This law, known as section 1981, guarantees all persons the same right to make and enforce contracts that "white citizens" enjoy. It has been constructed to cover virtually all private contractual arrangements including employment. Race is covered but sex and religion are not.
Requires that all employers subject to the Fair Labor Standards Act provide equal pay for men and women performing work substantially similar in skill, effort, responsibility, and working conditions unless wage differentials are due to bona fide systems of seniority, merit, output or some business factor other than sex.
Prohibits discrimination on the basis of color, race, religion, sex, or national origin. Covers all employers with 15 or more persons, all educational institutions, public or private, state and local governments, public and private agencies, labor unions with 15 or more members, joint labor-management committees for apprenticeship and training. Prohibits practices identified by statistically determined adverse impact as well as intentional unequal treatment. Decisions concerning hiring, placement, training, promotion, termination and layoff are covered. Title VII established the EEOC (Equal Employment Opportunity Commission) to enforce the law. The amendment in 1972 enables the EEOC to enforce Title VII through court action.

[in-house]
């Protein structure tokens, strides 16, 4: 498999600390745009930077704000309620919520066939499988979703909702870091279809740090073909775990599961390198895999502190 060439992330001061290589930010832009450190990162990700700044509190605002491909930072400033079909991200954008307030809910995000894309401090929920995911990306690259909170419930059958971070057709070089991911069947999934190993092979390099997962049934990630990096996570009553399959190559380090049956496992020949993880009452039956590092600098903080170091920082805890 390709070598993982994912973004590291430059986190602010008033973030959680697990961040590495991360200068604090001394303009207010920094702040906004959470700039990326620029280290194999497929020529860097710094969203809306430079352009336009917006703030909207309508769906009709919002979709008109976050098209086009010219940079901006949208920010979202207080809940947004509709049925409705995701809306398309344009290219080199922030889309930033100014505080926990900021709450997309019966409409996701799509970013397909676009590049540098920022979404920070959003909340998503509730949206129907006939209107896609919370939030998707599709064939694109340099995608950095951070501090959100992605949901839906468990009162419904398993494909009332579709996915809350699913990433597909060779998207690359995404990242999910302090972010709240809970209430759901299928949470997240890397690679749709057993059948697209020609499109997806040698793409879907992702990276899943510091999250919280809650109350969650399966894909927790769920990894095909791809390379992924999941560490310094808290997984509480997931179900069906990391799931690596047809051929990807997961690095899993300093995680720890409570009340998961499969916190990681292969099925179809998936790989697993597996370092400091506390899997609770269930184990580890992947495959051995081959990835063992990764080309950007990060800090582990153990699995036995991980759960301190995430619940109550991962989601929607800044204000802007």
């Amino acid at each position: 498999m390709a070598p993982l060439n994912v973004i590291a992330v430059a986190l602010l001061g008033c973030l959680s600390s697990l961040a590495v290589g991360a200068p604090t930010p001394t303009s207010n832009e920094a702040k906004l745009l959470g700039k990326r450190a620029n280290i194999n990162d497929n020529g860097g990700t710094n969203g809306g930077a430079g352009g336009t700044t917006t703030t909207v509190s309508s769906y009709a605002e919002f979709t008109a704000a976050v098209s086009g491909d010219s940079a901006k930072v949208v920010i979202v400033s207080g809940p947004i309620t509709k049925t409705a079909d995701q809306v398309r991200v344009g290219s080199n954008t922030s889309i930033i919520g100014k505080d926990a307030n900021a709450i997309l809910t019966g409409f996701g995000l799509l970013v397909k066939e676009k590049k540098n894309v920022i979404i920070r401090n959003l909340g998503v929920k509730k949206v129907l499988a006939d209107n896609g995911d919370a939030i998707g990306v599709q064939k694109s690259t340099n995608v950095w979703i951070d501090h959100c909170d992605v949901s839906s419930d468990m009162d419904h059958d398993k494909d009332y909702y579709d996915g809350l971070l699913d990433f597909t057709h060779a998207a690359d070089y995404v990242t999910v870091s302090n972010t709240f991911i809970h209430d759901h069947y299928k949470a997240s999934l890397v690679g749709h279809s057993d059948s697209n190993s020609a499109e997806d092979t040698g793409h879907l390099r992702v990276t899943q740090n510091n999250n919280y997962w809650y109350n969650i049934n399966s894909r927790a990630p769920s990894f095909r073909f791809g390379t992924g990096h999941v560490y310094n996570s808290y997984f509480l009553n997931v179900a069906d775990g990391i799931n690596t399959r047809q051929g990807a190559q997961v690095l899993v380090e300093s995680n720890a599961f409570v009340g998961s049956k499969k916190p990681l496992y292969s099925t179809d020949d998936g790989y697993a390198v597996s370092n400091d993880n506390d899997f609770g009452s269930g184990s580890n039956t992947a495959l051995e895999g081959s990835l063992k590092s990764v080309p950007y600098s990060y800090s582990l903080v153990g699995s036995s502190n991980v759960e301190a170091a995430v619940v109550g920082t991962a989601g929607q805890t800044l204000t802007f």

Prohibits employers of 20 or more persons from discriminating against persons over age 40 in any area of employment because of age. Some apprenticeship programs, retirement and/or benefit systems are exempted from these prohibitions. A number of states also have age laws and a few protect all ages. The subsequent Age Discrimination Act of 1975 prohibits discrimination on the basis of age against all persons 40 or older by any employer receiving Federal money. The Older Workers Protection Act of 1990, further addresses employee benefits as stated in the ADEA.
This act is designed to promote the employment of handicapped individuals. It bans discrimination on the basis of visible and non-visible handicaps substantially limiting one or more major life activities. Further, companies must actively pursue opportunities to employ qualified handicapped individuals and modify their facilities to accommodate them. Handicapped individuals are defined as persons who have a record of physical or mental impairment, history of alcoholism, asthma, diabetes, epilepsy, and other diseases. Section 504 of the Rehabilitation Act, states "No otherwise qualified handicapped individual in the United States . . . shall, solely by reason of his handicap, be excluded from the participation in, be denied the benefits of, or be subjected to discrimination under any program or activity receiving federal financial assistance."
Requires affirmative action in the hiring of qualified Vietnam era veterans and disabled veterans for government contractors with any Federal contracts of $10,000 or more. One key section of this act requires an employer, with a few exceptions, to list available job opportunities with the appropriate local state employment office nearest the facility where the opening exists.